Bothari’s #CBR4 Review #45: Open Season by Linda Howard

I’m not a big romance reader, but this book seemed to cover all the clichés I’ve heard of or come across in the few I’ve read. Daisy is a spinster librarian, living with her spinster aunt and mother. She meets the new sheriff in town, who is too big, too forceful, too sure of himself, and instantly dislikes him. She decides to turn over a new leaf after taking stock on her 34th birthday, gets a makeover, and goes on a husband-hunt.

Just from there, you know exactly where the book is going, right? It’s like paint-by-numbers. Daisy gets hottified, Sheriff Jack gets under her skin, and they fall madly in love after the worldly strong man teaches the delicate flower the ways of the world. And all that happens, yes, but the interesting part is the sex trafficking, date-rape murders, and attempted killing of Daisy in the middle of the book.

Jack is going undercover at local dance clubs and bars, looking for suspicious men who might be behind the string of dead young women (overdosed on GHB) in the area. He rescues naïve Daisy, fresh on the prowl after her makeover, from some sketchy characters, and the two start talking. When she witnesses a man’s murder in a bar parking lot, Jack jumps into action to protect her, find the men who are looking for her, and solve the crime before she becomes the next victim.

This was my first Linda Howard book, and I thought it was interesting how she would set up a scene so I thought I knew exactly where it was going, then she’d turn it on its head. The clichés actually worked when she mixed them up with such non-romancey plotlines. The damsel in distress bit seemed to work better when the love interest is ex-SWAT, and she has actual reason to lean on him rather than “I couldn’t possibly, I’m just a girl!” The writing was good, and Daisy and all the supporting characters were very likeable. It was much funnier than I expected, especially considering every other chapter is about a string of criminals who sell young girls into sex slavery. She strikes a good balance between light and serious.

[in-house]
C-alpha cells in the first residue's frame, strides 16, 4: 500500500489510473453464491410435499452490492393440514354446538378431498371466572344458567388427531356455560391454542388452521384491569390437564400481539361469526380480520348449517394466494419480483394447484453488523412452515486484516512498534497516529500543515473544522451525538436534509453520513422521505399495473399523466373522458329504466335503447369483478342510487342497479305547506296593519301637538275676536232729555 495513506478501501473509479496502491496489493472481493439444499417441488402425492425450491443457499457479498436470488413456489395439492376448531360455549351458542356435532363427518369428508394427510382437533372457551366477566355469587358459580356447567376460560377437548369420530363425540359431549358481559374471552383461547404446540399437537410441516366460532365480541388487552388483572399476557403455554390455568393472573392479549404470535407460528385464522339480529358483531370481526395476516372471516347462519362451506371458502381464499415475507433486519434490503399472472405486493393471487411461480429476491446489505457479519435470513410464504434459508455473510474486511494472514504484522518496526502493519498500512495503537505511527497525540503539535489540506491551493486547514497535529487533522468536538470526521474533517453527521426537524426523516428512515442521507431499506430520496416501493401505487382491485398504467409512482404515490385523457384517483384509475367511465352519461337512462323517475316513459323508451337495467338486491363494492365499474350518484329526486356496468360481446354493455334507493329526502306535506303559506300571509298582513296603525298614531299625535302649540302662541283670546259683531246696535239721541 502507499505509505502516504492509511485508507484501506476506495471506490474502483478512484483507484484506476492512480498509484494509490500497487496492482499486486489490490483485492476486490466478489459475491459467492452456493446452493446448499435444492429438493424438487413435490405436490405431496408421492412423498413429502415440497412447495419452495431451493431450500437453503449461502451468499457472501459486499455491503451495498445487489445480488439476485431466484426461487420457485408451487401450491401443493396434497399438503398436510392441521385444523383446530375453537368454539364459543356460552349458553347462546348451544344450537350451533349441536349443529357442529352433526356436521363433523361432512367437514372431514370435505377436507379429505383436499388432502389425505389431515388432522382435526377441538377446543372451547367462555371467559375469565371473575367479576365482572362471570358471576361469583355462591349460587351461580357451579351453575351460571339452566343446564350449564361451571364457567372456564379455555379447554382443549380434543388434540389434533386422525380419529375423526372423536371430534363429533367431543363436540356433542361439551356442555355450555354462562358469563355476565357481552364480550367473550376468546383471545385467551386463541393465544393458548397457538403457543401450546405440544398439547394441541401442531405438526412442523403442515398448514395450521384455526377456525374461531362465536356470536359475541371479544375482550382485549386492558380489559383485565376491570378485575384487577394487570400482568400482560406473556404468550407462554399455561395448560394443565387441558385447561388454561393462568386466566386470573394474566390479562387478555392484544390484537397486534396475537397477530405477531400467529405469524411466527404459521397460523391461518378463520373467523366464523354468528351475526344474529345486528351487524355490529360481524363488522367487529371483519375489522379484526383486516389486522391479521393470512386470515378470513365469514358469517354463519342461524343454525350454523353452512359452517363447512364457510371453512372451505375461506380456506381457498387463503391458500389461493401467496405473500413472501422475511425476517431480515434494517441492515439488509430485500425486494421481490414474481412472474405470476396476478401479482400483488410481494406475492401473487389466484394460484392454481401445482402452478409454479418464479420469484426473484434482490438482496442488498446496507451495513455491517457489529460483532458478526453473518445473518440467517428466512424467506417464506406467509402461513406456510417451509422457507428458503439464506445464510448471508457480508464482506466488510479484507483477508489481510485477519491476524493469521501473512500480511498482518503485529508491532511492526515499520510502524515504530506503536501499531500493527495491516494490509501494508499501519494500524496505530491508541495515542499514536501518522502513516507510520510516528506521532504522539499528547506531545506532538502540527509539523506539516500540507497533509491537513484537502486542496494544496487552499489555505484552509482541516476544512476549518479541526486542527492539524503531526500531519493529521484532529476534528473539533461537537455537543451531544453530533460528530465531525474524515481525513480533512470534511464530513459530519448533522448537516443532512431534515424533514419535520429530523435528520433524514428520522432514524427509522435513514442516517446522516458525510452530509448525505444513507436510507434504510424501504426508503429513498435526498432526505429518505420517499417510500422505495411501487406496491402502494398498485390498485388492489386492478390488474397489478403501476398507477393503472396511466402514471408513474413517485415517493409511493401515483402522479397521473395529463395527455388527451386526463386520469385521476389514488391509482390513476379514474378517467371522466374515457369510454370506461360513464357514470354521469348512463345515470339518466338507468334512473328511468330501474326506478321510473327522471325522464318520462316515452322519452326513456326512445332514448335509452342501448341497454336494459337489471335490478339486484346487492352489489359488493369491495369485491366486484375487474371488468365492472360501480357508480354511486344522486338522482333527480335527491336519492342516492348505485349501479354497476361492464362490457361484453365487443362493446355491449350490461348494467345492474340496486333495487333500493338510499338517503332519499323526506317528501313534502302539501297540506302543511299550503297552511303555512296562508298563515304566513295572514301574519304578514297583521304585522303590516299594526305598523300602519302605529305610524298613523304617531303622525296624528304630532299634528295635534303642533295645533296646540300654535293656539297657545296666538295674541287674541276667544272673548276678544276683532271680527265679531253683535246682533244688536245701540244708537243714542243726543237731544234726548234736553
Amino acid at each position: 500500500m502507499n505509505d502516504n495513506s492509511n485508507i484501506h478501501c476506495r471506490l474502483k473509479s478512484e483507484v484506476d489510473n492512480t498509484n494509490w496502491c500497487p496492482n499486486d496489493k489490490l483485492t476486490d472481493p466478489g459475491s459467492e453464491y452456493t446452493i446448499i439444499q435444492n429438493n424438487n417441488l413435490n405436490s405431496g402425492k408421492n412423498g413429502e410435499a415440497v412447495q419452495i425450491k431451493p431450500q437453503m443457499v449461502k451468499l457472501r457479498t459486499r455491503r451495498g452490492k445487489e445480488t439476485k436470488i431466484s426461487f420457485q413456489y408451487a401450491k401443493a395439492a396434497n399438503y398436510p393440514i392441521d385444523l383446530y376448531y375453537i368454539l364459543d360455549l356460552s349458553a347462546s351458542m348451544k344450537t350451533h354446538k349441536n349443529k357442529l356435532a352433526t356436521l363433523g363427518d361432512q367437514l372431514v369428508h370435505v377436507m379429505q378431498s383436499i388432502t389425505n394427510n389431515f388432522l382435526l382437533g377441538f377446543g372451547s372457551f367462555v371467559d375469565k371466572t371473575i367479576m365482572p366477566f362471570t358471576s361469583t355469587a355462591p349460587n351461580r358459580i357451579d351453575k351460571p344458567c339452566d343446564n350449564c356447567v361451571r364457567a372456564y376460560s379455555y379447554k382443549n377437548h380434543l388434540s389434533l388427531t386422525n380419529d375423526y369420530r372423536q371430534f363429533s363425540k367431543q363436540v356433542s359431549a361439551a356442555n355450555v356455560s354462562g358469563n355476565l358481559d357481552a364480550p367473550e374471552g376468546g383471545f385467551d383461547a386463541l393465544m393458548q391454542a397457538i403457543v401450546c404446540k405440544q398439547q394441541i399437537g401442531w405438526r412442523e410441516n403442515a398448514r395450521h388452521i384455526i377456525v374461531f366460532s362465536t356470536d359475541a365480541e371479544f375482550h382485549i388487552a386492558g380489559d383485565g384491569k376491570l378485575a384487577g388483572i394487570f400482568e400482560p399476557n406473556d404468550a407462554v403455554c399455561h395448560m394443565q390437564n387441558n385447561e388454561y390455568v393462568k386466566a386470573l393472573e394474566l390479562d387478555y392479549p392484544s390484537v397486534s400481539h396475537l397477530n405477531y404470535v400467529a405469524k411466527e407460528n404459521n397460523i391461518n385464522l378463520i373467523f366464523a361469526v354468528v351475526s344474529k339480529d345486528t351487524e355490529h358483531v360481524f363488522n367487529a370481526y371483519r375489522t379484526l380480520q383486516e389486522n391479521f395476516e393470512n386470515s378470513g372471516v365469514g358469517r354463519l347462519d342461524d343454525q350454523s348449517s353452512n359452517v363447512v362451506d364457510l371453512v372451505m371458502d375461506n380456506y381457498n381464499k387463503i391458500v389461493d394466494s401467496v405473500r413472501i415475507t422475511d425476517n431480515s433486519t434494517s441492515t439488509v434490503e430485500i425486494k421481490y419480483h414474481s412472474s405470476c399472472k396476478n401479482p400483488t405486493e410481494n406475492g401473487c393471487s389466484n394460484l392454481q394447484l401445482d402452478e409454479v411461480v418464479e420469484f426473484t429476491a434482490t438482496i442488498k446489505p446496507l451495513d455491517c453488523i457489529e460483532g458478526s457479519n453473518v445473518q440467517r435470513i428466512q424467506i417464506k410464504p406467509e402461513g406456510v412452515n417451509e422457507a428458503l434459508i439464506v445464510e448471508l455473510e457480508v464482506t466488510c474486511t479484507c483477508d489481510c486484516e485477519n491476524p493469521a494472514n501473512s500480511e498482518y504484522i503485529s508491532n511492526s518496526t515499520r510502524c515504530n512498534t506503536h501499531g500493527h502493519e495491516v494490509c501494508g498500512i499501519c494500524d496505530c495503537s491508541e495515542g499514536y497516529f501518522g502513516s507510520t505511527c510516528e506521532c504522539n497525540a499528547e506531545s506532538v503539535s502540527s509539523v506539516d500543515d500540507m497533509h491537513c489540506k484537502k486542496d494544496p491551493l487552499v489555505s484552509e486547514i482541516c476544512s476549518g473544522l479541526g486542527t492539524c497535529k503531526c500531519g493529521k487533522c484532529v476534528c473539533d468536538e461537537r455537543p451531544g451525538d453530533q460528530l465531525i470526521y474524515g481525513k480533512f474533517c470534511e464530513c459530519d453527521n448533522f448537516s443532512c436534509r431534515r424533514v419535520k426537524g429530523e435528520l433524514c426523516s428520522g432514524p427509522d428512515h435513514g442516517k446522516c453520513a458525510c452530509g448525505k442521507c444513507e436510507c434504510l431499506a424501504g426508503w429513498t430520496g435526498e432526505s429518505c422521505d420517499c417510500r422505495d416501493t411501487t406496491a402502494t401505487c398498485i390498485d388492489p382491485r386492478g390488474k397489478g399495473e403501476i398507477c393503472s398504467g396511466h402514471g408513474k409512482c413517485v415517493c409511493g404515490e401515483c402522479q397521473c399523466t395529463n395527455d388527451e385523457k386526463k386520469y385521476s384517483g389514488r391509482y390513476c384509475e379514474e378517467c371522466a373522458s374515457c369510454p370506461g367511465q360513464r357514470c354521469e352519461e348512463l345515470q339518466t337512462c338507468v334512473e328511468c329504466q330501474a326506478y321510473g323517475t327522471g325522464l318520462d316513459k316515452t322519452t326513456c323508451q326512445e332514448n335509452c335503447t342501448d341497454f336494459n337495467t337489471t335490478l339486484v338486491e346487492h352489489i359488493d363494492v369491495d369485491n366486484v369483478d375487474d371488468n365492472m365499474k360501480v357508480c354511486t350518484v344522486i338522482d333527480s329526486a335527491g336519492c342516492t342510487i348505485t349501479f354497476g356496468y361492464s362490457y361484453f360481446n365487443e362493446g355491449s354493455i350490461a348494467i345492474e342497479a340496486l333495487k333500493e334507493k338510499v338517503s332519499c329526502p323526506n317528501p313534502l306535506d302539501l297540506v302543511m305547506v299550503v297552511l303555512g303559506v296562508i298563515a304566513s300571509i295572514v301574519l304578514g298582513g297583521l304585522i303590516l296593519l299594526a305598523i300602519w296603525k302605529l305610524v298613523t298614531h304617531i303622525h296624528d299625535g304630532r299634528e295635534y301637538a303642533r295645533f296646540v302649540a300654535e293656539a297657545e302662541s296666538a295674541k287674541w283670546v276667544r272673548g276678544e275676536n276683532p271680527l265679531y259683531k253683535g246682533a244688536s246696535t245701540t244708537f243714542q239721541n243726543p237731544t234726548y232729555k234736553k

rdoak03’s #CBR4 review 36: Trace by Patricia Cornwell

Medical examiner Kay Scarpetta head back to her old office in Virginia to solve a mystery, or two, or three. The trace evidence tells a story no one can believe, and links three crimes to one creepy dude. Read my full review here.

Karo’s #CBR4 Review #10: The Vault by Ruth Rendell

I’m a creature of habit, and I do need my quick crime fix. Although her last offerings were a bit disappointing, I picked up The Vault in my Lovely Library, looking forward to lazy mornings on the sofa with my book while the washing up waited patiently in the kitchen. It is a quick read, and the quality of the writing is exactly as you would expect from someone who must be a little old lady now, publishing a book each year. It’s hurried, but then that’s how I was reading it.

Based on the happenings in an earlier Rendell novel, A Sight for Sore Eyes, the novel opens with the discovery of four dead bodies in a coal hole of a nice villa in a nice London neighbourhood. Inspector Wexford, now retired, is spending some time in the capital, meets an old colleague and is asked to advise on the mystery. The problem of bringing in Wexford solved, all is back to normal. He walks around town, talks to people, is still very much in love with his wife, struggles with his feelings towards the daughter who’s not his favourite, and is pretty much the same old policeman we know and love (and got ever so slightly bored with). The case itself is not particularly exciting, as always, it’s the characters that make the book interesting, although they, too, have become set pieces. A bit more narrative exploration would have been good.

And there are the usual things that bug me: The fact that each case or problem is mirrored in the behaviour of Wexford’s children or friends. The increasingly embarrassing use of markers to place the novel in time (Do we really need to know what movies were shown in cinemas when this is supposed to take place? Great research there…). And, this time, the way you can trace how and when the author fell out of love with one of her characters: At first, the inspector on the case is portrayed as a great guy, until suddenly Rendell gets increasingly mean in her descriptions of him. It might be a clever way of showing how someone as used to his old ways as Wexford reacts to a new environment and working with new people. Or it might just be a case of Rendell changing her mind about him in the middle of writing. Overall, Rendell’s novels are still a great deal better than most crime fiction, although if you’re new to her books, do start with the older ones. It’s not necessary to have read A Sight For Sore Eyes in order to understand The Vault, but it’s a much better book.